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When I was a software developer, I never joined any dev communities. I didn’t see the point. I also worked evenings as a professional musician and mostly spent time within the music community and sports groups I was a part of. I spent time with my dev friends at work; I didn’t understand why I would want to know devs with whom I didn’t work. I was a senior dev. I had been for almost a decade, and I felt time out of work was “for me” and that doing anything to do with work on “my time” made little sense.

Then I switched to the security field, and everything changed.

Fresh Starts and OWASP

When I tried to join security, I couldn’t figure out where and how to learn the things I needed to succeed, so I joined the local OWASP chapter. OWASP (the Open Web Application Security Project) is an international non-profit dedicated to teaching everyone about application security. They have conferences, local chapters with meetups and online projects. I made a TON of friends (people whom I still talk to all the time) and learned constantly. I figured out that becoming the Chapter leader meant I could help decide which topics we would cover, meaning I could influence the curriculum to be stuff that *I* wanted to learn. I also figured out that almost everyone else wanted to learn the stuff that I wanted to learn! They gave me confidence that I *could* learn, and there was definitely a place for me in infosec. I also did my first-ever security talk at OWASP, and even though I was extremely nervous, all of my community members were absolutely wonderful to me. I also found my second professional mentor through OWASP, and then I was introduced to B-Sides!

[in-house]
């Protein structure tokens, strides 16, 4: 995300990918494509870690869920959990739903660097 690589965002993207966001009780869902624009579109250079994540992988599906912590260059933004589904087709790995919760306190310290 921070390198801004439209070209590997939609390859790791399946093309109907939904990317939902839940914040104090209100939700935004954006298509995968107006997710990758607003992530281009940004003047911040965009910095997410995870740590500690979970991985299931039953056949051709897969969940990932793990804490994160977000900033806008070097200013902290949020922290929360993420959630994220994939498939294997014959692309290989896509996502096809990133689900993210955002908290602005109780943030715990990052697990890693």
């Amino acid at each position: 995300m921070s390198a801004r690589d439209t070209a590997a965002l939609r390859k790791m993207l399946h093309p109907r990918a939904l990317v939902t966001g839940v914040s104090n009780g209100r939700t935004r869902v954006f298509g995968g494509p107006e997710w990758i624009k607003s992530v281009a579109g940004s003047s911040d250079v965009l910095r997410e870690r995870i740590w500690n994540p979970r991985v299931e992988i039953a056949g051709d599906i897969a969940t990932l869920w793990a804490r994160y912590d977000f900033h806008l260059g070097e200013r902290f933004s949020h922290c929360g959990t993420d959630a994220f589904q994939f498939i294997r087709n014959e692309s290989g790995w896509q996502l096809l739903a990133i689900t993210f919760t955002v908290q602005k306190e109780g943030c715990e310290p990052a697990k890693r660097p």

BSides Is for Everyone

BSides is a free (well, ‘almost-free’) conference series that started in Las Vegas to welcome all the people who didn’t make it into Black Hat and Def Con conferences. It was for new speakers, new people to the industry and all the people who felt they didn’t ‘fit’ anywhere else. I gave my very first conference talk at BSides Ottawa, and even though my demo failed miserably, everyone was wonderful to me. I spoke at BSides Ottawa three years in a row, and I have spoken at BSides conferences all over the planet. These experiences gave me the confidence to speak in front of large audiences, which then turned into me speaking all over the world.

Joining your professional community, formally or informally, will open doors for you, help to teach you and support you. And if you try at all, it’s likely you will make lots of friends, too! Whenever I needed a job, whenever I had a technical problem I couldn’t solve or needed a friend, the infosec community was there for me.

They can be there for you, too. 

Five Growing Communities to be a Part of

Below is a list of five lesser-known communities that I would like to highlight as very friendly, open and positive. They also all have a code of conduct, meaning that someone will get kicked out if they are inappropriate or abusive towards others. The point is to keep everyone in their communities safe. There is a lot to learn, and there are great people to meet in all of them.